Spinoza, secularism and the challenge of evangelization

During this Christmas holiday, I’ve been reading Anthony Gottlieb’s breezy and enjoyable history of modern philosophy, entitled The Dream of Enlightenment. Throughout his treatment of such figures as Descartes, Hobbes, Locke and Voltaire, Gottlieb reveals his own rather strong bias in favor of the rationalism and anti-supernaturalism advocated by these avatars of modern thought. Toward the end of his chapter on Spinoza, Gottlieb avers that what he calls “the religion of Spinozism” is more or less identical to the secularist worldview espoused by so many in the West today, including himself.

The death of an evangelical titan

I had the privilege of hearing Dr. Billy Graham preach about 20 years ago in Cincinnati. At the time, Dr. Graham was around 80 years old and clearly in frail health. He came to the podium and commenced to speak, but the crowd of young people, stirred up by the Christian rock bands who had performed earlier, was restive and inattentive. Graham paused, folded his hands, and quietly said, “Let us pray.” With that, a stadium of 50,000 people fell silent. Once a spirit of reverence held sway, the preacher resumed. I remember thinking, “What an old pro!”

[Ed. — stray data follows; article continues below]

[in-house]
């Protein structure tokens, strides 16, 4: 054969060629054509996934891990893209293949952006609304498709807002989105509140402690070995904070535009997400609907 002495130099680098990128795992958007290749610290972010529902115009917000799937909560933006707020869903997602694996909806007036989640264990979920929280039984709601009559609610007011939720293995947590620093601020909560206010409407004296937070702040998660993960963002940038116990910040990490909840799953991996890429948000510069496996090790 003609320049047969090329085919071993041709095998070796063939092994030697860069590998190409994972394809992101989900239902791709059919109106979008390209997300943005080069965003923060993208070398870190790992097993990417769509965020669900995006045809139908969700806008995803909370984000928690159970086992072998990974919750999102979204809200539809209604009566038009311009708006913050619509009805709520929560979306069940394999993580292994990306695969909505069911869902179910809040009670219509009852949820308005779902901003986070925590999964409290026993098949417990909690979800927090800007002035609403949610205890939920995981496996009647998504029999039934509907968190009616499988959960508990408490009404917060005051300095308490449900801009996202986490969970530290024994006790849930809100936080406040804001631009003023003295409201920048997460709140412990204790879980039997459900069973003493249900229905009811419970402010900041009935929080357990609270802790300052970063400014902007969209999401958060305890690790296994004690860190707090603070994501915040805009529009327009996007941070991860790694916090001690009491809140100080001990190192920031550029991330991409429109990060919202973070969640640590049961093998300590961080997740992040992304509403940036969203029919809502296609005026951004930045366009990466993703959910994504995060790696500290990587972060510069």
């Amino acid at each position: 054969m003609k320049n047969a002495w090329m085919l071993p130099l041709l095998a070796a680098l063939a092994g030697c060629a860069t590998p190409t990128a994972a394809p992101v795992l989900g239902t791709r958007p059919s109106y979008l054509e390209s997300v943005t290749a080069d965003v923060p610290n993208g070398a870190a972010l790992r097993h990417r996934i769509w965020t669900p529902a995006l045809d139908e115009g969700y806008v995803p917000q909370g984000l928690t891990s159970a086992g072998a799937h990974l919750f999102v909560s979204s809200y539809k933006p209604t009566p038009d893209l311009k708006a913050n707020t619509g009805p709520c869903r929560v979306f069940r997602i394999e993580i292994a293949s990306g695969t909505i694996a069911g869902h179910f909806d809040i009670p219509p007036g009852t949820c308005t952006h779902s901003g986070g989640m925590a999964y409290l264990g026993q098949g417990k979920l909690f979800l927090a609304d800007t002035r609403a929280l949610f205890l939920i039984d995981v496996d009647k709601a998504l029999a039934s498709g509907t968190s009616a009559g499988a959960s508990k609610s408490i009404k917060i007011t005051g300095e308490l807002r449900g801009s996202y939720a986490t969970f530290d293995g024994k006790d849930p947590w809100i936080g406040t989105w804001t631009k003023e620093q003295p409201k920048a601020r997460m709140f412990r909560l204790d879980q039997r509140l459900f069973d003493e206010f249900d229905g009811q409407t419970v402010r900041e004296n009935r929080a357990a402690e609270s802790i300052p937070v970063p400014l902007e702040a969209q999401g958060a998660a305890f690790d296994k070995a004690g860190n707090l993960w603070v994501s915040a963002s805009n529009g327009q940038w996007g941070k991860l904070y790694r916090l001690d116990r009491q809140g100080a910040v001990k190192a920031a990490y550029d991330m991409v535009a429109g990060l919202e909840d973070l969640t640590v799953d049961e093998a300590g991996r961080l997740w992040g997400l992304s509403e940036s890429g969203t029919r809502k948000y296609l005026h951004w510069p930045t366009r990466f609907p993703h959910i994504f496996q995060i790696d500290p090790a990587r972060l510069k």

Our utmost in dealing with our faith

The complexity of adulthood inevitably puts to death the naiveté of childhood. And this is true too of our faith. Not that faith is a naiveté. It isn’t. But our faith needs to be constantly reintegrated into our persons and matched up anew against our life’s experience; otherwise we will find it at odds with our life. Genuine faith can stand up to every kind of experience, no matter its complexity.

Peter Claver vs. Immanuel Kant

One of the greatest heroes of the social justice wing of the church is, quite rightly, the 17th-century “slave of the slaves,” St. Peter Claver. Born in Barcelona, Claver joined the Society of Jesus and was known, even as a young man, as a person of deep intelligence and piety. Spurred by what he took to be the direct prompting of the Holy Spirit, the young Spaniard volunteered to work among the poor in what was then known as “New Spain.” Arriving in Cartagena, he saw the unspeakable degradation of the captives brought in chains by ship from Africa, and he resolved to dedicate his life to serving them.

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